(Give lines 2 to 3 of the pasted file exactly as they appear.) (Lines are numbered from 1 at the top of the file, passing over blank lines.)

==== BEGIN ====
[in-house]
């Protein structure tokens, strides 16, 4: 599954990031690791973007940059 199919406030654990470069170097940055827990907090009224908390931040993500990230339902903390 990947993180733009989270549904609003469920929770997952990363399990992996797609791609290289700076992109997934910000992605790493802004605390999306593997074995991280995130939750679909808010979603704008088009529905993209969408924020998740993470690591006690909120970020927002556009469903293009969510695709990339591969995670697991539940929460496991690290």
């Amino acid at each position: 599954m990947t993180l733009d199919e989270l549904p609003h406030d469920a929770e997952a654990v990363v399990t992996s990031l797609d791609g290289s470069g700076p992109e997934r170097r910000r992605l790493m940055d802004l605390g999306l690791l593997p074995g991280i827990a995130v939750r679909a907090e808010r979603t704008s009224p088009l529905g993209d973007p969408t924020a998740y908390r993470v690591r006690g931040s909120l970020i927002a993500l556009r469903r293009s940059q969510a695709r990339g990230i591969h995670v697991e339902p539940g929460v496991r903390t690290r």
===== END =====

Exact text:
């Protein structure tokens, strides 16, 4: 599954990031690791973007940059 199919406030654990470069170097940055827990907090009224908390931040993500990230339902903390 990947993180733009989270549904609003469920929770997952990363399990992996797609791609290289700076992109997934910000992605790493802004605390999306593997074995991280995130939750679909808010979603704008088009529905993209969408924020998740993470690591006690909120970020927002556009469903293009969510695709990339591969995670697991539940929460496991690290």
């Amino acid at each position: 599954m990947t993180l733009d199919e989270l549904p609003h406030d469920a929770e997952a654990v990363v399990t992996s990031l797609d791609g290289s470069g700076p992109e997934r170097r910000r992605l790493m940055d802004l605390g999306l690791l593997p074995g991280i827990a995130v939750r679909a907090e808010r979603t704008s009224p088009l529905g993209d973007p969408t924020a998740y908390r993470v690591r006690g931040s909120l970020i927002a993500l556009r469903r293009s940059q969510a695709r990339g990230i591969h995670v697991e339902p539940g929460v496991r903390t690290r």